The British Railways Years

Strangely, Wirksworth probably saw a greater variety passenger trains than ever before.  Sadly most did not convey passengers but the occasional excursion train both originated from Wirksworth or it was the destination.

The variety came in the form of testing.  Being (a) close to Derby and (b) quite quiet, the Wirksworth branch became a very suitable location to test the hundreds of Diesel Multiple Unit (DMU) trains that started construction from 1954 onwards.  Very many of the DMUs built at Derby Carriage and Wagon works (now Bombardier Transportation), took their acceptance test run to Wirksworth where they could be checked-out and confirmed fit for service.

By all accounts, trips out to Wirksworth were popular with the crews. Wirksworth had (and still has) many welcoming hostelries providing lunchtime refreshment, while an abundance of blackberries along the line provided a welcome filling for many pies made in Derby.  There were a few catches: by all accounts the Carriage and Wagon supervisor at Wirksworth had a nasty habit of ‘snagging’ units, while a collision with one of the many game birds still to be found on the line even today could result in an explosion of feathers if the train was running with the floor inspection hatches open!

Goods and Mineral Traffic

Testing and excursions were pleasant diversions but the lifeblood of Wirksworth was now goods traffic, particularly limestone.

The quarries and processing plants of Wirksworth, Middleton, Hopton, and Brassington were well provided-for.  The former Cromford & High Peak line threaded its way across the north of Wirksworth, while Dale and Middlepeak quarries mostly fed the Wirksworth branch.

From the mid-1950s, the output of Middlepeak quarry was concentrated through a conveyor leading to the Ravenstor area of Wirksworth where wagons were loaded and then tripped down to Wirksworth yard.  Dale Quarry fed the yard through a tunnel, originally rail-served but eventually fed by a stream of lorries operating a circuit that left the centre of Wirksworth covered in dust.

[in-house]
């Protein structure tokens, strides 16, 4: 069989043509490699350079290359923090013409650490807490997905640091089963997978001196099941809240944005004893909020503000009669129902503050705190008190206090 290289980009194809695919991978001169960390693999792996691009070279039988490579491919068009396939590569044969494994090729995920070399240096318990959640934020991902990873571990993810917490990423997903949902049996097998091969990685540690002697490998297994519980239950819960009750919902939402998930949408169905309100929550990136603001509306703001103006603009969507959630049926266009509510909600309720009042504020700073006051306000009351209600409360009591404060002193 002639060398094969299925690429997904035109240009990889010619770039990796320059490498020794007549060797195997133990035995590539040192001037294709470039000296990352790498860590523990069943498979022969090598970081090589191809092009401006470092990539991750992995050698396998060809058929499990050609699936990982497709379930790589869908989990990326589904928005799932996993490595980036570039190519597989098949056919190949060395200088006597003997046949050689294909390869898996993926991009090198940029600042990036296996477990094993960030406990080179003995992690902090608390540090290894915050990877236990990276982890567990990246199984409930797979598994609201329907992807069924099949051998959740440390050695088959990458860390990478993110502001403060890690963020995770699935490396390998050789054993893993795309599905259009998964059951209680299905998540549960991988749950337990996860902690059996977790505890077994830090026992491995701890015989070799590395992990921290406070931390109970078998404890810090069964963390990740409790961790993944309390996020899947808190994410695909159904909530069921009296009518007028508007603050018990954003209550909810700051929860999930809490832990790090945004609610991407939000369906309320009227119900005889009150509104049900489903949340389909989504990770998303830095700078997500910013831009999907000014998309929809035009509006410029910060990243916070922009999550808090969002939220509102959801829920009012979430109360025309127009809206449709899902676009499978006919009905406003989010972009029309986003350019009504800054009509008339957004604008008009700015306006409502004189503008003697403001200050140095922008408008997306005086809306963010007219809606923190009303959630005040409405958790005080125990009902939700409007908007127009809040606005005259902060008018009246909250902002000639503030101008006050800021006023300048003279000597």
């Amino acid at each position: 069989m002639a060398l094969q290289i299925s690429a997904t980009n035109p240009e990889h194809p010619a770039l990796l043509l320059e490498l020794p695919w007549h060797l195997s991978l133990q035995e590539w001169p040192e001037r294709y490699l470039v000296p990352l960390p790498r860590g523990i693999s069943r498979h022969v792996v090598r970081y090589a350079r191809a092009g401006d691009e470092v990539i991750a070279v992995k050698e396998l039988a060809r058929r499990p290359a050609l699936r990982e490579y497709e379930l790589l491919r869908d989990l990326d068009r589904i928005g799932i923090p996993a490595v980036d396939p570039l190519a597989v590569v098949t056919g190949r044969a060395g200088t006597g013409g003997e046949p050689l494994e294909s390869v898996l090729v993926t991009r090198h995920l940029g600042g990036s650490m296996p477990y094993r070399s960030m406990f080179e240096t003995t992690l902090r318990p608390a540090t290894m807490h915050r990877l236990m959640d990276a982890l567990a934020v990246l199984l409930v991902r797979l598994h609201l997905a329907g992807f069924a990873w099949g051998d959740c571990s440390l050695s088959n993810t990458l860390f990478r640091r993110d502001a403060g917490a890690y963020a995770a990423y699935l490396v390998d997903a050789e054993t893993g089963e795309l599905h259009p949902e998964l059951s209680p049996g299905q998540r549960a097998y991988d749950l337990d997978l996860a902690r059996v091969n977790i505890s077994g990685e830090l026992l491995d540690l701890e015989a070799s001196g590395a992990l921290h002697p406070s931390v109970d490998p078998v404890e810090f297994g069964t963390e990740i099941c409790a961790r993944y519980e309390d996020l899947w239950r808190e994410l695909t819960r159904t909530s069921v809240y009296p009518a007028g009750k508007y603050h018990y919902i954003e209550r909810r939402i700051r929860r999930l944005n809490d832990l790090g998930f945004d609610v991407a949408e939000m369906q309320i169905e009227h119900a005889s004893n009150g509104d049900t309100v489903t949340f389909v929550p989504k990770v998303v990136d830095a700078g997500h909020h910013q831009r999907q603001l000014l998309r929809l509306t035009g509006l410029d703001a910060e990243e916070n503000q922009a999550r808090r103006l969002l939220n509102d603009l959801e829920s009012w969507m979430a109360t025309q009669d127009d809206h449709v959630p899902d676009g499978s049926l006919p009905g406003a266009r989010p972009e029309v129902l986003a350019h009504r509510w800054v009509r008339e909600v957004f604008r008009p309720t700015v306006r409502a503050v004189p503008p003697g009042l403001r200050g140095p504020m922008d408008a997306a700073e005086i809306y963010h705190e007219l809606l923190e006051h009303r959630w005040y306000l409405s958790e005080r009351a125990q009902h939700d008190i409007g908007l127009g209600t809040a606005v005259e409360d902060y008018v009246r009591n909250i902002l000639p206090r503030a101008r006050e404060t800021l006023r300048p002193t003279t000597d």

In 1967, the Cromford & High Peak line was closed.  This relic of the earliest days of the railways (opening in 1825) was expensive to operate, being lightly-engineered, having curves too tight for most locomotives and using rope-worked steep inclines, economies could be taken by diverting traffic to Wirksworth station, just a mile or two away.

The station building at Wirksworth was demolished and in its place was built a Dust Dock: a 15-foot high mound designed to be loaded from road lorries.  Ugly but functional,  it secured the life of the Wirksworth branch during a period when branch lines were closing every month.

The 1980s: a False Dawn

A casual visitor to Wirksworth in the mid-1980s might have been forgiven for thinking that the branch had a bright future, especially if they had arrived on a Wirksworth Phoenix special train in one of BR’s newest ‘Sprinter’ trains.  However, the truth was less optimistic.

Corby Steelworks closed in 1981, while the completion of the M25 rather drew a line under the motorway construction boom of the 1960s and 70s that provided another source of traffic from Wirksworth.  By the late 1980s, only sugar stone traffic to South Lynn remained.

The sprinter trains were a result of a truly inspired initiative by Cromford Church Restoration Committee and the Arkwright Society under the title Venture Rail.  The Welldressings in Wirksworth in 1985, 86 and 87 brought timetabled passenger train services to Wirksworth for the first time in 28 years.  They were incredibly popular with trains full to standing with British Railways providing only their very latest trains in the form of Class 150 and 151 Sprinters.

A fascinating video taken from inside a prototype Class 151 ‘Sprinter’ by Peter Skinner can be found here:

This brief and exciting interlude hid the branch line’s declining fortunes.  Despite the station being spruced-up for the Phoenix trains, the yard had become de-manned with train crews officiating for the few trains that remained.

The line’s existence as an active part of the rail network ended with a whimper on Monday 4th December 1989. Two final passenger specials ran to Wirksworth on 22 April as part of the celebrations for the 150th anniversary of the Midland Counties Railway and freight traffic petered-out over the following months.

<< Previous                                                          Next >>